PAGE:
they thought there was no impropriety in his accepting. When the commission came the times had changed. He never gave bonder or qualified under it. Says when the enemy came to Hampton he took his wife and children and went to his father-in-law's. This was late in May. On the 13th or 14th of June, he says, [he met] three or four men who said they were deserters and wanted to go to the Southern army. Some days after that he was walking around his fater-in-law's plantation. Some of the Federal soldiers took him prisoner and carried him to Fortress Monroe and he was released on parole. A few nights afterward a party came to the house of his fater-in-law, took all the men there except himself; took them to the fort and made them take the oath. He thinks they knew he had been at the fort and therefore they did not take him. He solemnly declares this was all the communication he had with the enemy. When Miss Hopkins' affidavit was show him he admitted he had been to Topping's after a negro belonging to this father-in-law. He first admitted he saw the Northern troops, but afterward said they were leaving when he got there and he saw them at a distance and did not converse with them. He got the negro and denies the throught of all the other statements made by Miss Hopkins. I return Miss Hopkins' deposition. Denies he had any pass except permission to pass the pickets when he was discharged from imprisonment at Fortress Monroe. Denies he had ever promised to make a map and denies he ever did make a map. I think this man's manner under examination was very bad. He was confused and obviously attempting to suppress the truth. He is one of the party who broke jail, and in relation to that matter he prevaricated very much. If evidence can be procured he ought to be brought to trial as a spy.
S. S. BAXTER.
Case of A. F. Wulff.
FORT DAVIS, TEX., October , 1861.
Colonel H. E. McCULLOCH, Commanding Department of Texas.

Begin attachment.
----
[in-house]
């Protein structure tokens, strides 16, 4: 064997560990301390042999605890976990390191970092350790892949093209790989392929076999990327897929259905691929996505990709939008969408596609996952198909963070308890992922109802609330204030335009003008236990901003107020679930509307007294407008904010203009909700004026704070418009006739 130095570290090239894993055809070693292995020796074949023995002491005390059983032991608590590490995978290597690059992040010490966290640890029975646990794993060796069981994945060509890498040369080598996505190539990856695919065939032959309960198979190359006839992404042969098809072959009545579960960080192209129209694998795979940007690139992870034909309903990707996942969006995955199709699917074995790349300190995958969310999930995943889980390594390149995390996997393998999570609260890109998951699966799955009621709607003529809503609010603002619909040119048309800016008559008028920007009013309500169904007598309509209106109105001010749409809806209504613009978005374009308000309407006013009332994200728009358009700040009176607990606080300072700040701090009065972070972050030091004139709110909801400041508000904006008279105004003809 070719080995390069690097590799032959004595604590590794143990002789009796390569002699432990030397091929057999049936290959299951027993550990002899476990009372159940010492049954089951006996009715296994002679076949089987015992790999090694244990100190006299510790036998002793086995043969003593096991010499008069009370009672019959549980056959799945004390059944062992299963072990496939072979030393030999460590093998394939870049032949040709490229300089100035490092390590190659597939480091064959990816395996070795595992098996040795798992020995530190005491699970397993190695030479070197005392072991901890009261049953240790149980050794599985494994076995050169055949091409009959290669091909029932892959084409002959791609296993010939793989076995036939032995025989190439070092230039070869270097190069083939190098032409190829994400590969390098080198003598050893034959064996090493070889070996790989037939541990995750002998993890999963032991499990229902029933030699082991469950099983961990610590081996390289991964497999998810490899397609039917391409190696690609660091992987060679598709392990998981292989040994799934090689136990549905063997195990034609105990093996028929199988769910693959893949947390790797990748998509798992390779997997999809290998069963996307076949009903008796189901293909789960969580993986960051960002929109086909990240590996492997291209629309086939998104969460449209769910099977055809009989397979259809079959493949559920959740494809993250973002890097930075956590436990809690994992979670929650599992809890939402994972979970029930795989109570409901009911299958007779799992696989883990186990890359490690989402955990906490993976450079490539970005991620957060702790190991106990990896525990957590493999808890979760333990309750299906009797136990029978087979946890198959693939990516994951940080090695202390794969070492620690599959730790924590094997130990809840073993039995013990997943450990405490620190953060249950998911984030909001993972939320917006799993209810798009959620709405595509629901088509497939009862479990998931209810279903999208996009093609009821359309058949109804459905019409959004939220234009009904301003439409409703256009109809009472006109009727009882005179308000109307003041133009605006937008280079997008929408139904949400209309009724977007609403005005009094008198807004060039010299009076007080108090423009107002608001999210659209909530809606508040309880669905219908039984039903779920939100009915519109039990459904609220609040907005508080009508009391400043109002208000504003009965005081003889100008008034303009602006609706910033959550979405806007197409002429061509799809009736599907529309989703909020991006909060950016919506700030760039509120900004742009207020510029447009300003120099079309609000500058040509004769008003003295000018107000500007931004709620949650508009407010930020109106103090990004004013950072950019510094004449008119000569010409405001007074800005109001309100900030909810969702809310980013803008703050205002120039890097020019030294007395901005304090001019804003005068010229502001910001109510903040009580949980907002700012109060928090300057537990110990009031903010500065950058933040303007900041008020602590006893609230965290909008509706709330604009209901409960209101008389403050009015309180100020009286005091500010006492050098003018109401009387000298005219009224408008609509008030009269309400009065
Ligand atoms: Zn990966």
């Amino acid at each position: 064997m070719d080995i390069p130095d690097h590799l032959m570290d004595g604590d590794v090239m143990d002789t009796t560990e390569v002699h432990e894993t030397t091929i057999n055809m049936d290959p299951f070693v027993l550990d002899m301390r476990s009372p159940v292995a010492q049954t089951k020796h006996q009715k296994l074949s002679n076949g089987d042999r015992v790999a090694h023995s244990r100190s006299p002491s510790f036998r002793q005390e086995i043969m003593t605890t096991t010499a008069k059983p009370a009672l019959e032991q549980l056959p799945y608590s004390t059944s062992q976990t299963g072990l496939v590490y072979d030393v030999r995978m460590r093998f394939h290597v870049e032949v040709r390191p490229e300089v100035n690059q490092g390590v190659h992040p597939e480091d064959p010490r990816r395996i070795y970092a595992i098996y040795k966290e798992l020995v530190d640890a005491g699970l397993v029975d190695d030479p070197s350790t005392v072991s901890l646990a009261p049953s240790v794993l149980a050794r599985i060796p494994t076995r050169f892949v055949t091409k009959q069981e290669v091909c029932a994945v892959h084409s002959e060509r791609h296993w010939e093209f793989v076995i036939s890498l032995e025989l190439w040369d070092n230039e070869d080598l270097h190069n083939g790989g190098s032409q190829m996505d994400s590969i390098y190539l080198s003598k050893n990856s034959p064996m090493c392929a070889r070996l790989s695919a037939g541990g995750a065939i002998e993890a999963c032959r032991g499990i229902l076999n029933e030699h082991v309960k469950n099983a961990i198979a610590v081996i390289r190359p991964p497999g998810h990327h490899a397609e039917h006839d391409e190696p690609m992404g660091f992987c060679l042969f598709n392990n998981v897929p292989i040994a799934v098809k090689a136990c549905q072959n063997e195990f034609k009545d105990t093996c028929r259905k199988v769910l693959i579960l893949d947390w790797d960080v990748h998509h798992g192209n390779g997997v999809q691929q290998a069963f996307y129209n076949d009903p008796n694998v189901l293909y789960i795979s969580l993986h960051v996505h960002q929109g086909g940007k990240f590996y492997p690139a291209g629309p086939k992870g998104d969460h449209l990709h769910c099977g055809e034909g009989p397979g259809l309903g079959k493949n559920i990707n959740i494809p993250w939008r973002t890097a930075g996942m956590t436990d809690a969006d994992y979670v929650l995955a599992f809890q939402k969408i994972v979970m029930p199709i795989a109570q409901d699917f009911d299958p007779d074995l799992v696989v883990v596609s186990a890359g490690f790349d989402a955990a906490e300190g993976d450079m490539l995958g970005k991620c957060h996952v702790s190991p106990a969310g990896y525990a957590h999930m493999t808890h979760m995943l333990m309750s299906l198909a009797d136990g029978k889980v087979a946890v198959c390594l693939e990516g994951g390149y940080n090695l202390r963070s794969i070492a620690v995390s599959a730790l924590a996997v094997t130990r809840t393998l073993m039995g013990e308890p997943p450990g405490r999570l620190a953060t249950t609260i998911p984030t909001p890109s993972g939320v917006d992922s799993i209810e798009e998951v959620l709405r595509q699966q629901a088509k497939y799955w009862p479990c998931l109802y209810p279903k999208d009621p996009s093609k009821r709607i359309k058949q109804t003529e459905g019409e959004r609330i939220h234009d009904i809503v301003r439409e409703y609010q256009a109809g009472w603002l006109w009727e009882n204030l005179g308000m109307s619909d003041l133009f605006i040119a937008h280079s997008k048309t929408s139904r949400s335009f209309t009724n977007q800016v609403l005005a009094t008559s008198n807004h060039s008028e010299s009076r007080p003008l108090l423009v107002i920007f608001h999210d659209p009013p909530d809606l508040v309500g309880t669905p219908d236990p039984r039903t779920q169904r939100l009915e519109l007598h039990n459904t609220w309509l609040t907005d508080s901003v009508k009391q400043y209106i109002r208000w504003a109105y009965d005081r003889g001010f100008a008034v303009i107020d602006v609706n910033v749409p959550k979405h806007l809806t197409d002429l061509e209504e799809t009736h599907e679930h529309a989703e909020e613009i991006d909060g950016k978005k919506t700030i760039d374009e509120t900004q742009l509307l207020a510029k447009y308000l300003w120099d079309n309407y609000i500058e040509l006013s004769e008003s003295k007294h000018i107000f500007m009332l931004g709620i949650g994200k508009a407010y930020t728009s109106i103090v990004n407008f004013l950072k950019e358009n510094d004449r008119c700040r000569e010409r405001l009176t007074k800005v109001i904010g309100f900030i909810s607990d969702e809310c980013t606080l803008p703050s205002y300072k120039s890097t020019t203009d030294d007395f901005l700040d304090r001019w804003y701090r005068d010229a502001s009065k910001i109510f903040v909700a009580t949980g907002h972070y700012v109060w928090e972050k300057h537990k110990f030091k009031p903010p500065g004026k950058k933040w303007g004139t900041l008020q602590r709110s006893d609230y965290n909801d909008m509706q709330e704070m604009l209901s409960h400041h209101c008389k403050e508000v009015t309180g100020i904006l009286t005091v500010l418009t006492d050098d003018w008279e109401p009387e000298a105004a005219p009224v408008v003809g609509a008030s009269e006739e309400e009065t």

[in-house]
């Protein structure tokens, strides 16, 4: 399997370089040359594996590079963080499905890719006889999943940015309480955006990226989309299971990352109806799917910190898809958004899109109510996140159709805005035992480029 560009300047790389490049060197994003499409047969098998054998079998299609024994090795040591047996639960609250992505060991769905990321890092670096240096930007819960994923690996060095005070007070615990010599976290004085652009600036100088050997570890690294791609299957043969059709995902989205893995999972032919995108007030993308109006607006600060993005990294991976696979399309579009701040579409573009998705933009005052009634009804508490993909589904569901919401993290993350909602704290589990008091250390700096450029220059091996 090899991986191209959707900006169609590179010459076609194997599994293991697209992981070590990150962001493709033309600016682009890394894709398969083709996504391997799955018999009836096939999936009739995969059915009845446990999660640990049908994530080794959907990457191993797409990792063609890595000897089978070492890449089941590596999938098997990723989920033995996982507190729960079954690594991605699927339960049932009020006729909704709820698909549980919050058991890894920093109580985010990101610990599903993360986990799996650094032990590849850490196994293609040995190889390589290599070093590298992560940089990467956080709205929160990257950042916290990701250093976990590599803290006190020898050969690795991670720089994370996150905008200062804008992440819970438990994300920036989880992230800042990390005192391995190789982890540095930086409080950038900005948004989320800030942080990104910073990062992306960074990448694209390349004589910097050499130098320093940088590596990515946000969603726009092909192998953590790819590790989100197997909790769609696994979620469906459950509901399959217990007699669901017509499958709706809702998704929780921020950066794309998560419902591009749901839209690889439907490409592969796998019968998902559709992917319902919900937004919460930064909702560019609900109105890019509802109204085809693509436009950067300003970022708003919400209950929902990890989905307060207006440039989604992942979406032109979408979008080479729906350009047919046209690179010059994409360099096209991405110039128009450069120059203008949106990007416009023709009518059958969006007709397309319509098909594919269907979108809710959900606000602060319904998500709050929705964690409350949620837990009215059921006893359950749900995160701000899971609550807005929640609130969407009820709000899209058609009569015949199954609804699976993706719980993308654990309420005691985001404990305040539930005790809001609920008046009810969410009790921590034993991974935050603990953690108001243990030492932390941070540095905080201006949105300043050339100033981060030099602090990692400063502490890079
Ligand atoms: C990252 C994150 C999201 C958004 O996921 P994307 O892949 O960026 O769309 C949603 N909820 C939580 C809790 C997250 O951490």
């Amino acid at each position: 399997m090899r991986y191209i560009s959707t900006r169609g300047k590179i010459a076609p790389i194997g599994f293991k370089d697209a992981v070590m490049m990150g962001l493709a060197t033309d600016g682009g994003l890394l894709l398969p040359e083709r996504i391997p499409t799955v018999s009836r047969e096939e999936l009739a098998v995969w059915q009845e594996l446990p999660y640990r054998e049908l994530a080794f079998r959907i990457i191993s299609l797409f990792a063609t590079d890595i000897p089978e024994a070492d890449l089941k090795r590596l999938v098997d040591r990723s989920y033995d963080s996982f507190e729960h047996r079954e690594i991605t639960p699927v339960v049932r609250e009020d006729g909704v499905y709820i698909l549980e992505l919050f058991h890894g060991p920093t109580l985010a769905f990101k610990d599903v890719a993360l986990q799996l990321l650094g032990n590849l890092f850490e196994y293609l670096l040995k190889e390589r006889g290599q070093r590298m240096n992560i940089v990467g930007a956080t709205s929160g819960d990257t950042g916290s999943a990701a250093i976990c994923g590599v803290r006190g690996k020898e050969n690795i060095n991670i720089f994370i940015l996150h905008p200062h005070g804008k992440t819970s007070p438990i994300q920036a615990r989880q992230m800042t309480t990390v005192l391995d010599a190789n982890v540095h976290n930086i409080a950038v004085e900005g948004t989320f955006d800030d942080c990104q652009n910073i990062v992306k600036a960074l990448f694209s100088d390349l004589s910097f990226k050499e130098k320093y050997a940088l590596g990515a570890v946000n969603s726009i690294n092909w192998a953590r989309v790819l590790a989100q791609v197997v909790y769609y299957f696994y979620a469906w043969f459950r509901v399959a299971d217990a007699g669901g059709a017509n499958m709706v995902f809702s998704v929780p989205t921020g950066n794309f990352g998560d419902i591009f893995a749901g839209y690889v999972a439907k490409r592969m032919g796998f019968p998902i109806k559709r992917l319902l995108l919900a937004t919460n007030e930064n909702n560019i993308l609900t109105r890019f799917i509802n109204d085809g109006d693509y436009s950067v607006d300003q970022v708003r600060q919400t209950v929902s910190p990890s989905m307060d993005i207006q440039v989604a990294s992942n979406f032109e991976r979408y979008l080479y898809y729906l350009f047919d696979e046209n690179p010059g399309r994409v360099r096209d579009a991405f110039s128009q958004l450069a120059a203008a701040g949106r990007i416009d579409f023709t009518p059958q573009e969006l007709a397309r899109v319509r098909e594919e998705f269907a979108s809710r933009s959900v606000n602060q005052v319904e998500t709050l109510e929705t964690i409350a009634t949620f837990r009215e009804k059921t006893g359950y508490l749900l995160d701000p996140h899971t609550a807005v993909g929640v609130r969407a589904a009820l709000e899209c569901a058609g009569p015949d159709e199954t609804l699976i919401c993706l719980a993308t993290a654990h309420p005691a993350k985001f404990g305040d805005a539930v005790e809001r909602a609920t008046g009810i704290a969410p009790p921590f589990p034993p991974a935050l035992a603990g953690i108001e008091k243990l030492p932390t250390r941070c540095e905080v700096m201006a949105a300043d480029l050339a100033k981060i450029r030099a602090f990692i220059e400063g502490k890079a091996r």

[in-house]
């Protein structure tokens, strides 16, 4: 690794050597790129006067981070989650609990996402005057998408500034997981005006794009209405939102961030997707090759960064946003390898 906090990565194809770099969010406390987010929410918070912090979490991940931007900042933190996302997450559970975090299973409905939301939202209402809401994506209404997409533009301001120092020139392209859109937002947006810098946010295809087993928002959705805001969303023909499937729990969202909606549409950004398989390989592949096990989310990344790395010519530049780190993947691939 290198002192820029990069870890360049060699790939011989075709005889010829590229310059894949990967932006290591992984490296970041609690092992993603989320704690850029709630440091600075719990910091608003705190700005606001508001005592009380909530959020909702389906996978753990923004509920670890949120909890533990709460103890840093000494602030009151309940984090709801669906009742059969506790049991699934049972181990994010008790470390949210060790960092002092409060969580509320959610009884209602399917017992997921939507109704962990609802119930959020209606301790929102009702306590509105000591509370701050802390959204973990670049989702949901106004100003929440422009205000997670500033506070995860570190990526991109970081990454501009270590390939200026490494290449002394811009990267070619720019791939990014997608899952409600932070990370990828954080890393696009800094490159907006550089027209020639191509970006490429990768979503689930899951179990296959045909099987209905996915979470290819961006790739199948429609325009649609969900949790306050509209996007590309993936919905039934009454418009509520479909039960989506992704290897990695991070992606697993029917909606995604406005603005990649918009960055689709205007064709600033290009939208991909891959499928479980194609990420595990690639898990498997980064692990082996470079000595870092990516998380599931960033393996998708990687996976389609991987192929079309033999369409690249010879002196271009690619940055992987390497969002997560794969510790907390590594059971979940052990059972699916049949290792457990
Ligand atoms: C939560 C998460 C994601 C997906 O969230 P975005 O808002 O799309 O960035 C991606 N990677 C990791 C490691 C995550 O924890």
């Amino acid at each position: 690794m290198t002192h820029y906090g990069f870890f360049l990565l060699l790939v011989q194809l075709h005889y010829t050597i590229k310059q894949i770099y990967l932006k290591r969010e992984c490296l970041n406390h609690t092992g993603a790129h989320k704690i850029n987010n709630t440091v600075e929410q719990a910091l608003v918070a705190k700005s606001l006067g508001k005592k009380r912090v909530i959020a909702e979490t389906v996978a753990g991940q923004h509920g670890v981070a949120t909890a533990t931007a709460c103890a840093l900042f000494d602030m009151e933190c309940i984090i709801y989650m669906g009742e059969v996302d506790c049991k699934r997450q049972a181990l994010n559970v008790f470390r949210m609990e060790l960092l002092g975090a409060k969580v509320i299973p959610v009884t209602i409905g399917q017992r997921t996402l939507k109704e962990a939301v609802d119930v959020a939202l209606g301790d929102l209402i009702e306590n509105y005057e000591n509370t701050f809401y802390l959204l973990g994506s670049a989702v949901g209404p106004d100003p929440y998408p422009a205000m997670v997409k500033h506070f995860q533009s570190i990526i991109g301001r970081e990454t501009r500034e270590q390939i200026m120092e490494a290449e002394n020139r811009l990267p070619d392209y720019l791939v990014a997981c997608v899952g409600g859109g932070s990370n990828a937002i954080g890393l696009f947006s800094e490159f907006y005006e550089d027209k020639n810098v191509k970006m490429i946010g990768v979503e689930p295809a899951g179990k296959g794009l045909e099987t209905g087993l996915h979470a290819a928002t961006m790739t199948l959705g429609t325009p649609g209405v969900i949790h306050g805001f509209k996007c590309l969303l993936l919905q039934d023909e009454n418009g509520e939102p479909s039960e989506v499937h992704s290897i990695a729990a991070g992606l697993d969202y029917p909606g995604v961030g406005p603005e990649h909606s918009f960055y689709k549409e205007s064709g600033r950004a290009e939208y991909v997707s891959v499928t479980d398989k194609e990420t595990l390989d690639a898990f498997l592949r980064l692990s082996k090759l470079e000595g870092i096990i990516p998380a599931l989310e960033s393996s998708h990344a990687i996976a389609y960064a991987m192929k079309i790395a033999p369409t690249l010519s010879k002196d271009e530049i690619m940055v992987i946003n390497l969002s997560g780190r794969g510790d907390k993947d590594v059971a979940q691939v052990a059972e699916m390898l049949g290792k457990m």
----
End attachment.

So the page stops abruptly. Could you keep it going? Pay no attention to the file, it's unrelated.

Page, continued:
SIR: I have the honor to report to you the result of an order received from Lieutenant Colonel John R. Baylor, commanding Second Texas Mounted Rifles, on the 11th instant. The purport of said order was to arrest as a spy a man by the name of A. F. Wulff, living in Presidio del Norte, Mexico, and send said Wulff to the regimental headquarters in irons, but not to cross the Rio Grande to make the arrest, but if possible entice him (Wuff) to this side to accomplish the purpose. During my temporary absence to Fort Lancaster for the purpose of fetching up some recruits who had reported there for my company the order fell into the hands of Second Lieutenant E. Gibbons, then in command of this post, and when the lieutenant received the letter from the postoffice he (Lieutenant Gibbons) handed it before opening for reading it himself to R. C. Daly, clerk in Mr. Murphy's store at this post, with a request for him (Daly) to read the order, which he did publicly and so as to be heard by all present, which as a matter of course entirely ruined the success of the undertakinedly being apprised of the matter before the lieutenant acted in the case.
Lieutenant Gibbons left this post of Presidio with a detachment of nine men of the 12th instant, and on the night of the 15th instant five of his party crossed the Rio Grande into Mexico, and about 3 o'clock in the morning attempted to arrest said Wullf, when an alarm was raised and a fight ensued between the Mexicans and the five men of